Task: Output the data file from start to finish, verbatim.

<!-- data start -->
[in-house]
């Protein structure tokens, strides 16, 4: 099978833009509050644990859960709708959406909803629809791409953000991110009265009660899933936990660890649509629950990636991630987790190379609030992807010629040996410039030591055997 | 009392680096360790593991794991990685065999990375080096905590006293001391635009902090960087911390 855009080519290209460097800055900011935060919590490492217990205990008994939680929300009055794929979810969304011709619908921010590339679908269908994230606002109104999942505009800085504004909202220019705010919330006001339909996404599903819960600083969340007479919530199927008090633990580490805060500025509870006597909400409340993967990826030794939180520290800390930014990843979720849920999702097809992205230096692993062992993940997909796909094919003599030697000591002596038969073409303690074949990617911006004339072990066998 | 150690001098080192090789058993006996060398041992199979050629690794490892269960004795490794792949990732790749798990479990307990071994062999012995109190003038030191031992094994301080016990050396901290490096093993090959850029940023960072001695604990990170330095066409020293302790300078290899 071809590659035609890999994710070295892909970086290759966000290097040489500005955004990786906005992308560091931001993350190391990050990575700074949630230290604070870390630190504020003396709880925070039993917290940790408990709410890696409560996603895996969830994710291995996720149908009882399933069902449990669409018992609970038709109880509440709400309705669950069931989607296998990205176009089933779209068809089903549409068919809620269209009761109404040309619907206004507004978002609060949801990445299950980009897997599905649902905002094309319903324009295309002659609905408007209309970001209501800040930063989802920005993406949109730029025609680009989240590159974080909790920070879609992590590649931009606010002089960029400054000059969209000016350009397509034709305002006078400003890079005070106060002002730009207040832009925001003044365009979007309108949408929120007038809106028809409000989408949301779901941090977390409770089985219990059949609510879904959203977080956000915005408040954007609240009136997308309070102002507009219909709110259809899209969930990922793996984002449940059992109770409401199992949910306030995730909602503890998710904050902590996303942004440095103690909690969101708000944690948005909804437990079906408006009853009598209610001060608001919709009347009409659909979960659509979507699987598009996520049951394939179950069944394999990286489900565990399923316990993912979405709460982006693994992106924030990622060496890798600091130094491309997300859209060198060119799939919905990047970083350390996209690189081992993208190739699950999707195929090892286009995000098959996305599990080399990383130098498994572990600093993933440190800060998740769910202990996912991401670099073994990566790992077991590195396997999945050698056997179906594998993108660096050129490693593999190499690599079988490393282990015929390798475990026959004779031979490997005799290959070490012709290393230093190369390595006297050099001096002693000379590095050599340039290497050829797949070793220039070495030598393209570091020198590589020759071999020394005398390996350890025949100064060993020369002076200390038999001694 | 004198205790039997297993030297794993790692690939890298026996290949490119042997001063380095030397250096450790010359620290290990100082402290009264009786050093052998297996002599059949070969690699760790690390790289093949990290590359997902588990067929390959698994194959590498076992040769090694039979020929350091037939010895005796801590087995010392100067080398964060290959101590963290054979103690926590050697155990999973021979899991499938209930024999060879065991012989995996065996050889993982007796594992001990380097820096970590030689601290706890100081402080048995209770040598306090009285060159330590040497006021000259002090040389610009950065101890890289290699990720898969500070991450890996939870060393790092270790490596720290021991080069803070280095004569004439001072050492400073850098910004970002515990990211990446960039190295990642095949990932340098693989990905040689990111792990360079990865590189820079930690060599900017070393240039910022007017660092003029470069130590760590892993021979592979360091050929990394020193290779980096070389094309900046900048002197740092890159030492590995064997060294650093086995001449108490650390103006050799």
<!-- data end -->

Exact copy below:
[in-house]
């Protein structure tokens, strides 16, 4: 099978833009509050644990859960709708959406909803629809791409953000991110009265009660899933936990660890649509629950990636991630987790190379609030992807010629040996410039030591055997 | 009392680096360790593991794991990685065999990375080096905590006293001391635009902090960087911390 855009080519290209460097800055900011935060919590490492217990205990008994939680929300009055794929979810969304011709619908921010590339679908269908994230606002109104999942505009800085504004909202220019705010919330006001339909996404599903819960600083969340007479919530199927008090633990580490805060500025509870006597909400409340993967990826030794939180520290800390930014990843979720849920999702097809992205230096692993062992993940997909796909094919003599030697000591002596038969073409303690074949990617911006004339072990066998 | 150690001098080192090789058993006996060398041992199979050629690794490892269960004795490794792949990732790749798990479990307990071994062999012995109190003038030191031992094994301080016990050396901290490096093993090959850029940023960072001695604990990170330095066409020293302790300078290899 071809590659035609890999994710070295892909970086290759966000290097040489500005955004990786906005992308560091931001993350190391990050990575700074949630230290604070870390630190504020003396709880925070039993917290940790408990709410890696409560996603895996969830994710291995996720149908009882399933069902449990669409018992609970038709109880509440709400309705669950069931989607296998990205176009089933779209068809089903549409068919809620269209009761109404040309619907206004507004978002609060949801990445299950980009897997599905649902905002094309319903324009295309002659609905408007209309970001209501800040930063989802920005993406949109730029025609680009989240590159974080909790920070879609992590590649931009606010002089960029400054000059969209000016350009397509034709305002006078400003890079005070106060002002730009207040832009925001003044365009979007309108949408929120007038809106028809409000989408949301779901941090977390409770089985219990059949609510879904959203977080956000915005408040954007609240009136997308309070102002507009219909709110259809899209969930990922793996984002449940059992109770409401199992949910306030995730909602503890998710904050902590996303942004440095103690909690969101708000944690948005909804437990079906408006009853009598209610001060608001919709009347009409659909979960659509979507699987598009996520049951394939179950069944394999990286489900565990399923316990993912979405709460982006693994992106924030990622060496890798600091130094491309997300859209060198060119799939919905990047970083350390996209690189081992993208190739699950999707195929090892286009995000098959996305599990080399990383130098498994572990600093993933440190800060998740769910202990996912991401670099073994990566790992077991590195396997999945050698056997179906594998993108660096050129490693593999190499690599079988490393282990015929390798475990026959004779031979490997005799290959070490012709290393230093190369390595006297050099001096002693000379590095050599340039290497050829797949070793220039070495030598393209570091020198590589020759071999020394005398390996350890025949100064060993020369002076200390038999001694 | 004198205790039997297993030297794993790692690939890298026996290949490119042997001063380095030397250096450790010359620290290990100082402290009264009786050093052998297996002599059949070969690699760790690390790289093949990290590359997902588990067929390959698994194959590498076992040769090694039979020929350091037939010895005796801590087995010392100067080398964060290959101590963290054979103690926590050697155990999973021979899991499938209930024999060879065991012989995996065996050889993982007796594992001990380097820096970590030689601290706890100081402080048995209770040598306090009285060159330590040497006021000259002090040389610009950065101890890289290699990720898969500070991450890996939870060393790092270790490596720290021991080069803070280095004569004439001072050492400073850098910004970002515990990211990446960039190295990642095949990932340098693989990905040689990111792990360079990865590189820079930690060599900017070393240039910022007017660092003029470069130590760590892993021979592979360091050929990394020193290779980096070389094309900046900048002197740092890159030492590995064997060294650093086995001449108490650390103006050799």